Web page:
A few years ago, California recognized a new tort that allows plaintiffs to sue for intentionally interfering with an expected inheritance. In other words, you can sue if you were going to receive a gift under a Trust or Will, and then someone wrongly influenced an elder to change the estate plan to remove you (or prevented them from changing it to add you). Sounds simple enough. You were going to receive a large inheritance, now you’re not, and that means it’s time to sue.
But it’s not that easy. There is one big catch to bringing a lawsuit for intentional interference with that is called ‘probate remedy.’ The probate remedy refers to your rights as a family member, prior named beneficiary, or heir-at-law to bring a Trust or will lawsuit in court. If you have the right to challenge a Trust or will in probate court, then you automatically lose the right to bring an intentional inheritance lawsuit.
For example, let’s say your mother created a Trust that named all of her three kids as equal beneficiaries. You were set to inherit one-third of her estate. But two months before her death, your brother convinced mom to change her Trust to leave everything to him and nothing to you and your sister. As an heir-at-law of your mother, and as a prior named beneficiary under the Trust, you have the right to bring a Trust contest lawsuit in probate court. Your Trust contest lawsuit would ask the court to invalidate the Trust amendment that disinherited you, and confirm the Trust as it was originally with each child receiving one-third.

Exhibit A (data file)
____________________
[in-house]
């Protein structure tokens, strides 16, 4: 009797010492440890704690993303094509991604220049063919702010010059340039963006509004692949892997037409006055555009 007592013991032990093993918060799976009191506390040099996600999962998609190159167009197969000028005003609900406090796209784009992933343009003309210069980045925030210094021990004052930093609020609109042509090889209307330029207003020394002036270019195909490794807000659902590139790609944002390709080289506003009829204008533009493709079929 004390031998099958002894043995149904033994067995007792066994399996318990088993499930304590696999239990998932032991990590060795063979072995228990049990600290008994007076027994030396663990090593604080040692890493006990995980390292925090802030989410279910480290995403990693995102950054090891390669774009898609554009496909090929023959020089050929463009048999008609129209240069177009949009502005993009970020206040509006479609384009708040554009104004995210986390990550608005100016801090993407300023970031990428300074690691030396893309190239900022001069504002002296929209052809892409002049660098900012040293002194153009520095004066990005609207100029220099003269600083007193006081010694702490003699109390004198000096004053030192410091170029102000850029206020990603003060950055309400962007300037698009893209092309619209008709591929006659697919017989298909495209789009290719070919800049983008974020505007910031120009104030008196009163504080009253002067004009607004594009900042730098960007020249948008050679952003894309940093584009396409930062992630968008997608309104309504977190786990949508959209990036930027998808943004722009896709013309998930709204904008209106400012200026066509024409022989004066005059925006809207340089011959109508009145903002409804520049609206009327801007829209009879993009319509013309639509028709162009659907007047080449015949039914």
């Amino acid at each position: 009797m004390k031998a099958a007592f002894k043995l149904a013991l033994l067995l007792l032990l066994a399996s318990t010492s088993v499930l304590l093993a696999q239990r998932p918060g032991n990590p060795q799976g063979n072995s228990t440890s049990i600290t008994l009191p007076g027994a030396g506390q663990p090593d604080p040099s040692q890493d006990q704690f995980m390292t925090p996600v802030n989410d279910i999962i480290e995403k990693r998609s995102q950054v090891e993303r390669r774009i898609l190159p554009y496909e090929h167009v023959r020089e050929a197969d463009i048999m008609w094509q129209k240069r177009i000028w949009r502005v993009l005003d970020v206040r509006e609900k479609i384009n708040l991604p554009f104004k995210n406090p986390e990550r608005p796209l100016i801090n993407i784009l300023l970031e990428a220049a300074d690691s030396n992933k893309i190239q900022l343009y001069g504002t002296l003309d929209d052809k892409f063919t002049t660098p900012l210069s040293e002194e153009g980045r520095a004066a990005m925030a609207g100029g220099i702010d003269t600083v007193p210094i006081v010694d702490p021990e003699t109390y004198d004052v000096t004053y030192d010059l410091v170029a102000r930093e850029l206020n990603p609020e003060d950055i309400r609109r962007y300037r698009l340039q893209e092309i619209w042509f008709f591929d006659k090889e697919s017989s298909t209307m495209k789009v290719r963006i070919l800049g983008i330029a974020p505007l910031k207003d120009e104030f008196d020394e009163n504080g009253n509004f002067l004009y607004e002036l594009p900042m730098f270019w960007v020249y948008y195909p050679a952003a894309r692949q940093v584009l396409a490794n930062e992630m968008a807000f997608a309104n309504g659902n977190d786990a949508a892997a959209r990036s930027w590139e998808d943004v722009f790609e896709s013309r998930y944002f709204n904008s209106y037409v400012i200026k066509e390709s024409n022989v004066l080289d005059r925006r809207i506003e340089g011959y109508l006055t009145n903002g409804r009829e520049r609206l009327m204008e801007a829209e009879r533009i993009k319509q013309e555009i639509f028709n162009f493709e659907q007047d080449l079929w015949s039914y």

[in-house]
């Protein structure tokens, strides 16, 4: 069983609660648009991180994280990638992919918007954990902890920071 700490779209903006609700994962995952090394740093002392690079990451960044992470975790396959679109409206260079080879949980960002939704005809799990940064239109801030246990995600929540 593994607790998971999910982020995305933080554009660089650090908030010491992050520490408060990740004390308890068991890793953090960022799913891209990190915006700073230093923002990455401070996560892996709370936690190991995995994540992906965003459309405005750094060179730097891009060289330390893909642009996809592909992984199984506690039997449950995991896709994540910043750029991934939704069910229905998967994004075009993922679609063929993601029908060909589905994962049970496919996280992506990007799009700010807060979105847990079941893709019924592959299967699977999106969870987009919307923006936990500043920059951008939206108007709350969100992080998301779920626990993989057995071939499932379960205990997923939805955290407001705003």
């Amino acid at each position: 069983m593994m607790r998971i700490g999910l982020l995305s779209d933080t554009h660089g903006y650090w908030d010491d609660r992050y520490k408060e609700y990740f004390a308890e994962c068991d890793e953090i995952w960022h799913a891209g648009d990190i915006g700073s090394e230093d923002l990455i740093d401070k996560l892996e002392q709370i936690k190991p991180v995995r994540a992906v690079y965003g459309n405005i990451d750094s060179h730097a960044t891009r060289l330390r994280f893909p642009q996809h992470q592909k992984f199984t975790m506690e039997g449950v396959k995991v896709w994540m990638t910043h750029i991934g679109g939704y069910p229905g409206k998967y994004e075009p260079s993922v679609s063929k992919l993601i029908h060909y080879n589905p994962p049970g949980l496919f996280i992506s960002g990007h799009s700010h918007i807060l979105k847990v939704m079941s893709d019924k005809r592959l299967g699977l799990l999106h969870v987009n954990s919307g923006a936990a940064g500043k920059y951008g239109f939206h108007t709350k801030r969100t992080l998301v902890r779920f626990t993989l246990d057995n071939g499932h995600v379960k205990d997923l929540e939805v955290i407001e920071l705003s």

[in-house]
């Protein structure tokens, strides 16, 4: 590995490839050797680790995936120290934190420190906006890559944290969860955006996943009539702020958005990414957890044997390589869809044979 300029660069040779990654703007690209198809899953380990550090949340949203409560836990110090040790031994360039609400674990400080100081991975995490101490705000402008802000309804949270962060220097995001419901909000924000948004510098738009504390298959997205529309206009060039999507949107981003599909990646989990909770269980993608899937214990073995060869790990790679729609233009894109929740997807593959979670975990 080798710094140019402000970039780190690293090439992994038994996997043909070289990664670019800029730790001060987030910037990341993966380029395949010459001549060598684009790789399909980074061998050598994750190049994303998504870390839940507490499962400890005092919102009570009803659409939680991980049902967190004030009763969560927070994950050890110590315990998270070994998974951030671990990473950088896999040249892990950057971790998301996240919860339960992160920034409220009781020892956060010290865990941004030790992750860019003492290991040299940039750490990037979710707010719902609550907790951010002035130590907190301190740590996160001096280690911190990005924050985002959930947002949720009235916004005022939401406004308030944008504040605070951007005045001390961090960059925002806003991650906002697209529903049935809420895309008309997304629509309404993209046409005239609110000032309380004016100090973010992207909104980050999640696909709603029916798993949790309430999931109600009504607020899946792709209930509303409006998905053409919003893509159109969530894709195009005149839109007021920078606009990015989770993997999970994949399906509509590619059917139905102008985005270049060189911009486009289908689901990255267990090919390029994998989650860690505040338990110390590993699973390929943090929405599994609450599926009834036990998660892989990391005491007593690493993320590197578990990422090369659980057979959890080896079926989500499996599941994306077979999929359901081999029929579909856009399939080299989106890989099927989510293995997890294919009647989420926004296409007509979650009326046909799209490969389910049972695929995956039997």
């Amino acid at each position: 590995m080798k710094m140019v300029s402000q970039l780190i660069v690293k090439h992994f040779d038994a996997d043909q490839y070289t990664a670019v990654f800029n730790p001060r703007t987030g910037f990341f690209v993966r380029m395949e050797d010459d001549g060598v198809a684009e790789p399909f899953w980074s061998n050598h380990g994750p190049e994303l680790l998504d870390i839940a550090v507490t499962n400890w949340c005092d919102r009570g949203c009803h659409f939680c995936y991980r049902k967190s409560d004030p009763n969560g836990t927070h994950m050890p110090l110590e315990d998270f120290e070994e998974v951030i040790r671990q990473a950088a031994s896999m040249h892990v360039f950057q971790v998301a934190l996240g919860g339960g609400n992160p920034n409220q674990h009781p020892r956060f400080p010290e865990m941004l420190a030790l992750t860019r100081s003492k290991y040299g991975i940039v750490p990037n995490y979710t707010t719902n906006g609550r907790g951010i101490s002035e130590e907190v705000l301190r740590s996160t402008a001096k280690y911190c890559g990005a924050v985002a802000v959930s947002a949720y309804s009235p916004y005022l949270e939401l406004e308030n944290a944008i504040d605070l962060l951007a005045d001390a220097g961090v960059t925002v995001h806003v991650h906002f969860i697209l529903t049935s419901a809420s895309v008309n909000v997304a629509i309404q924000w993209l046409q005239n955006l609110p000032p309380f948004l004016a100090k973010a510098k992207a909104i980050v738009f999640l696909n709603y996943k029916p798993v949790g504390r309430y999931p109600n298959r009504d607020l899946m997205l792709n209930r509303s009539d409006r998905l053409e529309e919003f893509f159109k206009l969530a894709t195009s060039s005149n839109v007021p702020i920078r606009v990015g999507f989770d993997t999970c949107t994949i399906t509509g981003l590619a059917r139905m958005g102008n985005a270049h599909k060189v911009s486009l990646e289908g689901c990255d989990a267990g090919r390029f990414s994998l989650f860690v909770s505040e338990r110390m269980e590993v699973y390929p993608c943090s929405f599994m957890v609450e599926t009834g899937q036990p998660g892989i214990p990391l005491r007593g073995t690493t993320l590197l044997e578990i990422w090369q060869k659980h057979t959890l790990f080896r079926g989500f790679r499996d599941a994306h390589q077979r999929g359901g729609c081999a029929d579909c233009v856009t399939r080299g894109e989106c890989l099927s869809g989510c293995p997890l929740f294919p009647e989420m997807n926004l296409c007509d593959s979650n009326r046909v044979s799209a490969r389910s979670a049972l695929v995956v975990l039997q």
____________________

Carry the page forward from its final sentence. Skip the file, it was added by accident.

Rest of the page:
However, since you have a right to sue in probate court to overturn the Trust amendment, you do NOT have a right to sue your brother for intentional interference with an inheritance. In other words, you have an adequate probate remedy because you have the right to challenge the Trust amendment in court. Therefore, that’s the right you must pursue.
Here’s another example where someone would have the right to sue for expected inheritance. Let’s say you are a long-time friend of the decedent. You spent years as close friends, sharing vacations, seeing each other often, and spending time together nearly every week. Your friend was adamant that half her estate would go to you when she died, and the other half would go to her daughter. The daughter, however, found out about this plan and wanted to stop her mother from giving away half the estate. When your friend’s attorney sent over a draft of the estate plan that left you half of everything, her daughter intercepted the mail and kept the draft estate plan hidden. Your friend called her attorney to request the draft again. And again her daughter intercepted the mail and destroyed the draft estate plan. Your friend died before she could sign the estate plan.
In this case, you may be able to bring an intentional interference with inheritance lawsuit against your friend’s daughter. Since you were never named as a beneficiary under your friend’s estate plan, and you are not a family member or heir-at-law of hers, you have no right to bring a lawsuit in probate court. Instead, you could sue the friend’s daughter in civil court and seek damages equal to half of your friend’s estate.
The bottom line: if you have rights to overturn a bad Trust or Will in probate court, then you need to follow that path. If, however, you have no right to sue in probate court, then you may want to consider a different way to sue using intentional interference with an expected inheritance.
For help navigating your legal options, contact us today.